Iraq: First displaced people arrive at Red Crescent camp in Jordan
The Federation's delegation in Amman said 250 Sudanese with valid travel documents had transited through the camp near Ruweshid, about 50 km from the Iraqi border.
Around 100 more Sudanese and Somalis are still being accommodated there.
The head of the International Federation's delegation in Amman, Christer Aqvist, said the Jordan Red Crescent was ready to assist any displaced people who crossed the border.
All the necessary relief items - tents, blanket, stoves and cooking equipment - are already at the camp. "Work continues around the clock," Aqvist said. Tents for some 5,000 families are now being erected, but basic infrastructure, such as the water and sanitation system, were completed some days ago. The camp is being staffed by Jordanian Red Crescent volunteers recently trained in camp management.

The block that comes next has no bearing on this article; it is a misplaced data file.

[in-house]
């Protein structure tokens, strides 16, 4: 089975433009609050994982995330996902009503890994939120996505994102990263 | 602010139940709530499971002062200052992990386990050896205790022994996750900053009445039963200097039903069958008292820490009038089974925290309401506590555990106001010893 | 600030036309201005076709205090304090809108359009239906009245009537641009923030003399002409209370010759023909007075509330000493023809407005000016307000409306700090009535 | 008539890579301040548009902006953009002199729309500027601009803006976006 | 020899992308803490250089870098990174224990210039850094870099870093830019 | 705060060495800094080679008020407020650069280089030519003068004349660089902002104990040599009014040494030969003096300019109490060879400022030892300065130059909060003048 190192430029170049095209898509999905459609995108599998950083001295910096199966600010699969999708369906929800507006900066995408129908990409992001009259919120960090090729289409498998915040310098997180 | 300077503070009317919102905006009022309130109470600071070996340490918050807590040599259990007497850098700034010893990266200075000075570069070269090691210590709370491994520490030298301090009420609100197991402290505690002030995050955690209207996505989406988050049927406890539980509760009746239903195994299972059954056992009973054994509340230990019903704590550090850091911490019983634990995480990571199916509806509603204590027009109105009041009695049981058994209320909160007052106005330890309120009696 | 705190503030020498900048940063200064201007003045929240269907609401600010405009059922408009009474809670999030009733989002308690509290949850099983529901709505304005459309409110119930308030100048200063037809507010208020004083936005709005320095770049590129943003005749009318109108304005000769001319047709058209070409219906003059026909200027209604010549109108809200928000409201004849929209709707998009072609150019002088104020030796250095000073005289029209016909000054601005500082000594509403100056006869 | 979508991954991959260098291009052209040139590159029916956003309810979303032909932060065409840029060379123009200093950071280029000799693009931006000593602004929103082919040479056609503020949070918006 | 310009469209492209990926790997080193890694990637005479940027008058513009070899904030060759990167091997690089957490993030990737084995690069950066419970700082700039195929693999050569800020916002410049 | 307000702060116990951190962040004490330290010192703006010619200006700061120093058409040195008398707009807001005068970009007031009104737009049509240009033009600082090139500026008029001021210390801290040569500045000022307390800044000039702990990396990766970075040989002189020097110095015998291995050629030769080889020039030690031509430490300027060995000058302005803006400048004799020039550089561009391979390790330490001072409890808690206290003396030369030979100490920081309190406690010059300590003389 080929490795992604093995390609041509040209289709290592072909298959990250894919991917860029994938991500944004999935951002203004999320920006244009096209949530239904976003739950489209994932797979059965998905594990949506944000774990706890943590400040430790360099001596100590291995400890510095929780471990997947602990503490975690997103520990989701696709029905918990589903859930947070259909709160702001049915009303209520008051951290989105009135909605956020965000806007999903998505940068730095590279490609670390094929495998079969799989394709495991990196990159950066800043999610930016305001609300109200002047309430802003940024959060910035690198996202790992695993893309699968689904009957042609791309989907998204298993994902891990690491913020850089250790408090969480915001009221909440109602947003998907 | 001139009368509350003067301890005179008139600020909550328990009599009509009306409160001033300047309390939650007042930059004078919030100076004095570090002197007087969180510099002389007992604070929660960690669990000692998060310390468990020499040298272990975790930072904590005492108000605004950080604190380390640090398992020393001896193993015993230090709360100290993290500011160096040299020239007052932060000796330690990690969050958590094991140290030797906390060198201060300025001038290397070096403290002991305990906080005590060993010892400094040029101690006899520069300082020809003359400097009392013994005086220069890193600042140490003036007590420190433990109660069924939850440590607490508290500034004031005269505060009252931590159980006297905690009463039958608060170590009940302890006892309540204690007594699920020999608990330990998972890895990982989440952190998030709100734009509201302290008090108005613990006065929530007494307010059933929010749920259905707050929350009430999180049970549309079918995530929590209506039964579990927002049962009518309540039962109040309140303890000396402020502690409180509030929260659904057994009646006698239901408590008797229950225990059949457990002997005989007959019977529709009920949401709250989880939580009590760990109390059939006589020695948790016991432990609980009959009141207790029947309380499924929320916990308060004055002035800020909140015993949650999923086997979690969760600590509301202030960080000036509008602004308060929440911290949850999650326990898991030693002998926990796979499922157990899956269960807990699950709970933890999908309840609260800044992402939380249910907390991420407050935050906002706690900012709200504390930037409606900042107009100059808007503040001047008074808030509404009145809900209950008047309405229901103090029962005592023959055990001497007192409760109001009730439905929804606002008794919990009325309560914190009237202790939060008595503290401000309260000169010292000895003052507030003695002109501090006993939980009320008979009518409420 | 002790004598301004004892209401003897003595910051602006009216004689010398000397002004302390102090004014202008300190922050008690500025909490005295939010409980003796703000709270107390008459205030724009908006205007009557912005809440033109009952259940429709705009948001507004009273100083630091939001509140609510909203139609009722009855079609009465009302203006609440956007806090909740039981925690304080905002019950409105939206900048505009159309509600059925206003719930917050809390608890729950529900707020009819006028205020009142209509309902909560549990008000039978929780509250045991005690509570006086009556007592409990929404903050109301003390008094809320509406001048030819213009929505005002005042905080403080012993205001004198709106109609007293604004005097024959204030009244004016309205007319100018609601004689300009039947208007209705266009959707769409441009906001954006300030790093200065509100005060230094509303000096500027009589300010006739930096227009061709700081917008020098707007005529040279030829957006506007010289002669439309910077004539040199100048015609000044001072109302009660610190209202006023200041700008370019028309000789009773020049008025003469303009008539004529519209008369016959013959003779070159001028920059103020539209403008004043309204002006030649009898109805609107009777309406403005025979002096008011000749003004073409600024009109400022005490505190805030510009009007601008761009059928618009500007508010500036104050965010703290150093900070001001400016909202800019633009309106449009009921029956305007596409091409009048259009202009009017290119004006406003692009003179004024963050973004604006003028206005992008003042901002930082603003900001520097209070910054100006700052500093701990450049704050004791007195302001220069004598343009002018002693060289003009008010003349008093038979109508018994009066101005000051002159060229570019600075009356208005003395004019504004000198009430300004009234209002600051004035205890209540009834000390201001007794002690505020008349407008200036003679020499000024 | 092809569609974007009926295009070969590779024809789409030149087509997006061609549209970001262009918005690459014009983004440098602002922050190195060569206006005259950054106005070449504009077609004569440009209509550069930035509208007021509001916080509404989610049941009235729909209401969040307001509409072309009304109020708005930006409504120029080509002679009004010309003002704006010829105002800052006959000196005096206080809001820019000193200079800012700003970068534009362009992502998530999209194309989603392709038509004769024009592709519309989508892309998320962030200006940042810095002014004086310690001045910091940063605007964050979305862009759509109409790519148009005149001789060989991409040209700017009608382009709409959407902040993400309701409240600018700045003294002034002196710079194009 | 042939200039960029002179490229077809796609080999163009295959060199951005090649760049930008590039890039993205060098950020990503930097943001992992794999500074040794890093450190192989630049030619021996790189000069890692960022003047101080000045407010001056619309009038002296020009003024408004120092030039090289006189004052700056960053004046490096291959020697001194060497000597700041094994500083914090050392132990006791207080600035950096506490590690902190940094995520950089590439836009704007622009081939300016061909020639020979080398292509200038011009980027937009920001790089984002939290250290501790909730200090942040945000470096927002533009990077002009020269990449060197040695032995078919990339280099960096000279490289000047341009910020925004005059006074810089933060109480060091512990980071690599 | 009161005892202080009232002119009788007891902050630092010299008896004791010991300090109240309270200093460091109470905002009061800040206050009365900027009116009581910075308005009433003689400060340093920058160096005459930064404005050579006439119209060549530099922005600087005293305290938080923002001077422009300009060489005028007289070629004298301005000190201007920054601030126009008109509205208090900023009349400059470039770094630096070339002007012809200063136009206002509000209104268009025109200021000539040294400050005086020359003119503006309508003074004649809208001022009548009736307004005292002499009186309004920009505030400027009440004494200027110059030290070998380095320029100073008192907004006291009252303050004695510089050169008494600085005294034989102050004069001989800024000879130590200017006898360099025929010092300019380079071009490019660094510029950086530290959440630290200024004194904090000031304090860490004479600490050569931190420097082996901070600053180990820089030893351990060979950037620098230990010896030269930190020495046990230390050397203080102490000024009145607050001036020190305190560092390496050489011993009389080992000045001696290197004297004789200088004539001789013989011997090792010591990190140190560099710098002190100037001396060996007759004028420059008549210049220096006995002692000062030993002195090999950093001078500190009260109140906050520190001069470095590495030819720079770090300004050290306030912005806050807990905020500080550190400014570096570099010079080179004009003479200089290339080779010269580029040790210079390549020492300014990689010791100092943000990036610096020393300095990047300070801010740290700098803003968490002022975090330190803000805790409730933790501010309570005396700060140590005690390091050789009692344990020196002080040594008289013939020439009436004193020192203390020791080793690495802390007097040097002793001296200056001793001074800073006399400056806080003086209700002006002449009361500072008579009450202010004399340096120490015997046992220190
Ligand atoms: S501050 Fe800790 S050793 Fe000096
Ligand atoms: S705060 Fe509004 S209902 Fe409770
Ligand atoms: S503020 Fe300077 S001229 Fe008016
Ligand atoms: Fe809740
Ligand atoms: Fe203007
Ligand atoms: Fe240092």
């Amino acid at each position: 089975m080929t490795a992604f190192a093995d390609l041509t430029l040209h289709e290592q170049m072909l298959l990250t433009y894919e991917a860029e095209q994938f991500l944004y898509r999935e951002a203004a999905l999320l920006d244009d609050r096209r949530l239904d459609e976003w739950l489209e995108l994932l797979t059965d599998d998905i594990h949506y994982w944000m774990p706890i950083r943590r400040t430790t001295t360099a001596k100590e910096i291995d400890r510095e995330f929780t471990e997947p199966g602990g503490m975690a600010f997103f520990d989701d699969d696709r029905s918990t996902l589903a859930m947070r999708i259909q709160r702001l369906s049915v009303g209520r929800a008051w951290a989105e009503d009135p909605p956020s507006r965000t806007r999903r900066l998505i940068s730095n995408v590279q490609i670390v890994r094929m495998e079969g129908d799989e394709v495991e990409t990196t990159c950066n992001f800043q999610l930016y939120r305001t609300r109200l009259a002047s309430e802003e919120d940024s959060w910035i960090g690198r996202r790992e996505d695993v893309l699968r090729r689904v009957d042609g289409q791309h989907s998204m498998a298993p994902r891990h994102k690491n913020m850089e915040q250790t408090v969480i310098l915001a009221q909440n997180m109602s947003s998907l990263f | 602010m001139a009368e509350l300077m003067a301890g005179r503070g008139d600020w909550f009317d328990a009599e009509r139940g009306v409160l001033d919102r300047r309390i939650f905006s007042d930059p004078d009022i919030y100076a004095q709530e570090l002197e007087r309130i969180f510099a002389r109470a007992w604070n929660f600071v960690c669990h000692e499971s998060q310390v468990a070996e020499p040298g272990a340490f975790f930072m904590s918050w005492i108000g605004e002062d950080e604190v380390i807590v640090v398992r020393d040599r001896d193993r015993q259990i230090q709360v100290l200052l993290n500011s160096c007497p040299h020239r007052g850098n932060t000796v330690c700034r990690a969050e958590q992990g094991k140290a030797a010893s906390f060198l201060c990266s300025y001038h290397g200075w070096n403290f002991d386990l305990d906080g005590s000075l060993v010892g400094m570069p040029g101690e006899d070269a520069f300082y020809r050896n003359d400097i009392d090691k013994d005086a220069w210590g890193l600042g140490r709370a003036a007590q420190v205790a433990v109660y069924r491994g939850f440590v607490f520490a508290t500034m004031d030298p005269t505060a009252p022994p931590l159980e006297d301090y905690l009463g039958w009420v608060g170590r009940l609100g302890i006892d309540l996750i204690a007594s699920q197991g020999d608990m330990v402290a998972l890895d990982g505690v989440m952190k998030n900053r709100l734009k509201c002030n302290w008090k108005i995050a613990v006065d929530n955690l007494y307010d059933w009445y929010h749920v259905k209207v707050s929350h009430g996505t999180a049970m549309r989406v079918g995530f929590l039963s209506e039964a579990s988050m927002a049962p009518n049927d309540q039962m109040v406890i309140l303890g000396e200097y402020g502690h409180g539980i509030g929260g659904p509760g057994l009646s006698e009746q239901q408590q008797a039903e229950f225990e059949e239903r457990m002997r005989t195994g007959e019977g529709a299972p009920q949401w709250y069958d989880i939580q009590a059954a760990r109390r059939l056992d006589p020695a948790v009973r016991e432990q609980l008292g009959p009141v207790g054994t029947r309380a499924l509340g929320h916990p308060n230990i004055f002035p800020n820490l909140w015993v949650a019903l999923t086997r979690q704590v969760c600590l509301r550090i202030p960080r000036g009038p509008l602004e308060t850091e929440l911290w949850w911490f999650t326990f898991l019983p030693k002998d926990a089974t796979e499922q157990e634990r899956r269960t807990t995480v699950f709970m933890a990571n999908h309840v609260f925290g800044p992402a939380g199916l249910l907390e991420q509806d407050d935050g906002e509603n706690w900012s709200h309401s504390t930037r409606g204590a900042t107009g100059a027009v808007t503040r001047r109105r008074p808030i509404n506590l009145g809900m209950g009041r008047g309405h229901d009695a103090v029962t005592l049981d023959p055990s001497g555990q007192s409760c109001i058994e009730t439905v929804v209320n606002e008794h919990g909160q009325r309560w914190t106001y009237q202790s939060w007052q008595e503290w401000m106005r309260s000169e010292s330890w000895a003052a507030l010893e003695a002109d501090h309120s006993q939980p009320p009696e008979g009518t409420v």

More relief items are being held in a warehouse in Amman, ready to be deployed in Jordan and Syria.
"In case of a crisis, the Jordan Red Crescent will be a first responder," Jordan Red Crescent President, Dr Muhammad Al-Hadid, said. It is envisaged that third-country nationals who arrive at the camp will stay for a maximum of 72 hours. "If, later on, there are Iraqi refugees coming into Jordan, the assistance will be used to accommodate them," al-Hadid said.
The arrival of the first refugees came as the Federation launched an emergency appeal for 111 million Swiss francs (US$ 80 million) to help more than 300,000 people in Iraq and neighbouring countries.
In the past weeks, the Federation has pre-positioned relief supplies in Iraq and neighbouring countries in anticipation of population movements provoked by a conflict. Red Crescent Societies are prepared to assist potential refugees and displaced persons as follows: 55,000 people inside Iraq, 100,000 in Iran, 25,000 in Jordan, 25,000 people in Syria and 80,000 people in Turkey. Kuwait Red Crescent is also on standby to assist displaced people.
In addition, the Federation has put on standby more than 30 emergency teams from across the world, which could provide essential support by setting up field hospitals and water and sanitation facilities as well as providing logistical and telecommunications support.